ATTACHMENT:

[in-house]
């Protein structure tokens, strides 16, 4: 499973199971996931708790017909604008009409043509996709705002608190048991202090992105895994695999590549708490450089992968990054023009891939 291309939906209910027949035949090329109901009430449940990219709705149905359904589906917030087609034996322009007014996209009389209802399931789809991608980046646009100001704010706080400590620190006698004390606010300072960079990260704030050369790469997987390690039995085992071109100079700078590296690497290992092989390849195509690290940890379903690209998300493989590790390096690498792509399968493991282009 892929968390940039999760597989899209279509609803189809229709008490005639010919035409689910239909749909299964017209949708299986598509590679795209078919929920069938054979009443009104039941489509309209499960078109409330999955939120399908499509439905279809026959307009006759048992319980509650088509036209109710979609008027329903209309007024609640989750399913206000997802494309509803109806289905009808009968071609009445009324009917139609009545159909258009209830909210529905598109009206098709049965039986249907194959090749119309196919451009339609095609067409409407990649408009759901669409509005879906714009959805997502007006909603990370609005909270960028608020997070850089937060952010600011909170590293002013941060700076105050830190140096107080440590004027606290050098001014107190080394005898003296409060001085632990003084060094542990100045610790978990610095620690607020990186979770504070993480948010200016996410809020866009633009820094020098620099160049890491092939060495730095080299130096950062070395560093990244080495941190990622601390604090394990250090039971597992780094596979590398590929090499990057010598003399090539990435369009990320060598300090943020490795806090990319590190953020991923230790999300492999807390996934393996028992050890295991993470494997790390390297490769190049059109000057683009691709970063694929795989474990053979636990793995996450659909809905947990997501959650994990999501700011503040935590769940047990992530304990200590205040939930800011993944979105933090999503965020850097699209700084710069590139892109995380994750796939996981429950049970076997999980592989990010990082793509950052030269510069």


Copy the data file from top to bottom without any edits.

[in-house]
């Protein structure tokens, strides 16, 4: 499973199971996931708790017909604008009409043509996709705002608190048991202090992105895994695999590549708490450089992968990054023009891939 291309939906209910027949035949090329109901009430449940990219709705149905359904589906917030087609034996322009007014996209009389209802399931789809991608980046646009100001704010706080400590620190006698004390606010300072960079990260704030050369790469997987390690039995085992071109100079700078590296690497290992092989390849195509690290940890379903690209998300493989590790390096690498792509399968493991282009 892929968390940039999760597989899209279509609803189809229709008490005639010919035409689910239909749909299964017209949708299986598509590679795209078919929920069938054979009443009104039941489509309209499960078109409330999955939120399908499509439905279809026959307009006759048992319980509650088509036209109710979609008027329903209309007024609640989750399913206000997802494309509803109806289905009808009968071609009445009324009917139609009545159909258009209830909210529905598109009206098709049965039986249907194959090749119309196919451009339609095609067409409407990649408009759901669409509005879906714009959805997502007006909603990370609005909270960028608020997070850089937060952010600011909170590293002013941060700076105050830190140096107080440590004027606290050098001014107190080394005898003296409060001085632990003084060094542990100045610790978990610095620690607020990186979770504070993480948010200016996410809020866009633009820094020098620099160049890491092939060495730095080299130096950062070395560093990244080495941190990622601390604090394990250090039971597992780094596979590398590929090499990057010598003399090539990435369009990320060598300090943020490795806090990319590190953020991923230790999300492999807390996934393996028992050890295991993470494997790390390297490769190049059109000057683009691709970063694929795989474990053979636990793995996450659909809905947990997501959650994990999501700011503040935590769940047990992530304990200590205040939930800011993944979105933090999503965020850097699209700084710069590139892109995380994750796939996981429950049970076997999980592989990010990082793509950052030269510069």